Parliament, sovereignty and the paradox of the political constitution

McCorkindale, Chris; Bogg, Alan and Rowbottom, Jacob and Young, Alison L, eds. (2020) Parliament, sovereignty and the paradox of the political constitution. In: The Constitution of Social Democracy. Hart Publishing, London, 93–110. ISBN 9781509916573 (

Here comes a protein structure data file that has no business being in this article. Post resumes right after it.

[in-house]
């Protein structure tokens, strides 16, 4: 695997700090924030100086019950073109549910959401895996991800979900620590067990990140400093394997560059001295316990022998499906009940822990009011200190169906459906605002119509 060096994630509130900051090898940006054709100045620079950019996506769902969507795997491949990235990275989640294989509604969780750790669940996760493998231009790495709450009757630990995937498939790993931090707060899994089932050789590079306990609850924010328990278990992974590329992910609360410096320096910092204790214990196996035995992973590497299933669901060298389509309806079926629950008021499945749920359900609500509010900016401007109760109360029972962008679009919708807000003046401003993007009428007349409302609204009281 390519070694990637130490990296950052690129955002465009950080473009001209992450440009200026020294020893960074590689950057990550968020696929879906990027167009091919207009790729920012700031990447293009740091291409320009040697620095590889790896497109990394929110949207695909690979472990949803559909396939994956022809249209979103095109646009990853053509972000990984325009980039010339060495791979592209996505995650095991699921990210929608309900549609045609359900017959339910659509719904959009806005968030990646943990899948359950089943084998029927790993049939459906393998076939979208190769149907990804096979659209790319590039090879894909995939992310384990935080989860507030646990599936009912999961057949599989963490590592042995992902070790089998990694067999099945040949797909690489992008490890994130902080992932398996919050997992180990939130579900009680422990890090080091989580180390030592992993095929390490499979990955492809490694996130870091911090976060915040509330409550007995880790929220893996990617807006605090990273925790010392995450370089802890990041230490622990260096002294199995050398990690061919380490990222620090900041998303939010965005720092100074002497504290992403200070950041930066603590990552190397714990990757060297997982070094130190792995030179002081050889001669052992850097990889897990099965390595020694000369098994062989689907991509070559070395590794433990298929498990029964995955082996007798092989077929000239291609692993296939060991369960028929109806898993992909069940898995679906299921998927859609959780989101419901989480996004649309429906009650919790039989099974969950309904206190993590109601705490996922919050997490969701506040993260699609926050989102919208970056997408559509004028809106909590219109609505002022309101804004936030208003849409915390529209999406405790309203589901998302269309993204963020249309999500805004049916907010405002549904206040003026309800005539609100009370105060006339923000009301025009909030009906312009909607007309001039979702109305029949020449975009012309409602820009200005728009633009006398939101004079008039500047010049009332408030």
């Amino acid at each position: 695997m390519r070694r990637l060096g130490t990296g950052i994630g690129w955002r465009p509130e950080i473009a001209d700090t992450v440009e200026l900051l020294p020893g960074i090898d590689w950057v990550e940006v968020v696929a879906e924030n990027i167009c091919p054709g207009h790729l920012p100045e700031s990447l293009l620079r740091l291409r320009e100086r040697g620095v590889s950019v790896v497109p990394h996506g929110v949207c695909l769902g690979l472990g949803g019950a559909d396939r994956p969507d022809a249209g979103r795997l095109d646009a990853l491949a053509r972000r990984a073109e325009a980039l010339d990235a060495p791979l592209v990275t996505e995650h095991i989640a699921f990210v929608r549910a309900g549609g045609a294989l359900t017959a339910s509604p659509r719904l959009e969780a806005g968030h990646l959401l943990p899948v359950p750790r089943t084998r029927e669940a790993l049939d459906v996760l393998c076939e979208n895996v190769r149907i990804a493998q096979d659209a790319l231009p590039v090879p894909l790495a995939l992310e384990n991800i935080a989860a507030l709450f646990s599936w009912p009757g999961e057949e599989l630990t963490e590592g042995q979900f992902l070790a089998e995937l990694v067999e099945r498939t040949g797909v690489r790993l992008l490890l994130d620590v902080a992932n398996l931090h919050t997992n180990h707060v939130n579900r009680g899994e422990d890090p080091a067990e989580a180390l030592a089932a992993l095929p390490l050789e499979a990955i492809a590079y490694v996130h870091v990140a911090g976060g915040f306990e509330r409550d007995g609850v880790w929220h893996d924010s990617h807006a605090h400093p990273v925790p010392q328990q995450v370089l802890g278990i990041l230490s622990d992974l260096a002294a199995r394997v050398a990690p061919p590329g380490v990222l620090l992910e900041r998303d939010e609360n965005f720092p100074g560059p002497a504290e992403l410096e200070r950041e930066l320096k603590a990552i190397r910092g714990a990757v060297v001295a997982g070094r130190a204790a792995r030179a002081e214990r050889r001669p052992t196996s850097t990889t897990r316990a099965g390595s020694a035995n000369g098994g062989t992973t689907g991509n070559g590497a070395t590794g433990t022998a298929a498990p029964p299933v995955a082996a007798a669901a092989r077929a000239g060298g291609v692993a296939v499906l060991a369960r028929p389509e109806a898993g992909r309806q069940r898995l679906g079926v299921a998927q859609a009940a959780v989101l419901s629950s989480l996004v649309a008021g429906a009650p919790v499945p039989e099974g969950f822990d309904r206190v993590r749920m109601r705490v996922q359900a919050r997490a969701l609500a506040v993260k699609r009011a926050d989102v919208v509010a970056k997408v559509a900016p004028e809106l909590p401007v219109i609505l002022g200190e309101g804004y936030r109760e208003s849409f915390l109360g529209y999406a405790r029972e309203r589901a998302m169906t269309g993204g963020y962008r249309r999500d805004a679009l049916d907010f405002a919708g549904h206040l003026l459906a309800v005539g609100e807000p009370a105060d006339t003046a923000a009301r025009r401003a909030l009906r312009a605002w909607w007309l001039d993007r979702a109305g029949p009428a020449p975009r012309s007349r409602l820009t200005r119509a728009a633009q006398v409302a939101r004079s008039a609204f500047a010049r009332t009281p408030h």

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Keith Ewing has made an outstanding – indeed, an inspiring - contribution to the way in which we perceive and understand the United Kingdom’s (still) political constitution, both in theory and in practice. In this chapter, however, I will take as my point of departure what in my view is a tension between two claims that he has made about that tradition. The first is made in defence of Parliamentary sovereignty, which for Ewing is the ‘core legal principle of the political constitution,’ and this, he says, for two reasons. First, because it defines the power of the legislature itself, having evolved to become ‘no more and no less than the legal principle underpinning the political principle that there should be no legal limit to the wishes of the people.’ Second, because Parliament, in the exercise of its legislative function, delineates the proper scope of lawful executive action. Seen in this light, Ewing defends judicial review on traditional ultra vires grounds as being ‘not so much a usurpation of the sovereignty of Parliament as its vindication, to the extent that the courts do not permit Ministers or others to stray beyond their Parliamentary mandate.’ For Ewing, the problem of judicial review (against which so much of modern political constitutionalism has been defined) emerges where judicial activism has gone further than this in order to wash through (and by implication to constrain) progressive social and economic legislation and government action with conservative common law values. For these reasons, Ewing found it frustrating that JAG Griffith, in his seminal 1978 Chorley Lecture, The Political Constitution, paid such little attention to the principle of Parliamentary sovereignty, because Ewing found it difficult to see how a political constitution could operate without it. Indeed, Griffith’s only explicit reference to the principle in that lecture was to deny – contra contemporaneous challenges – that the sovereignty of Parliament was amongst the constitutional vices of the time.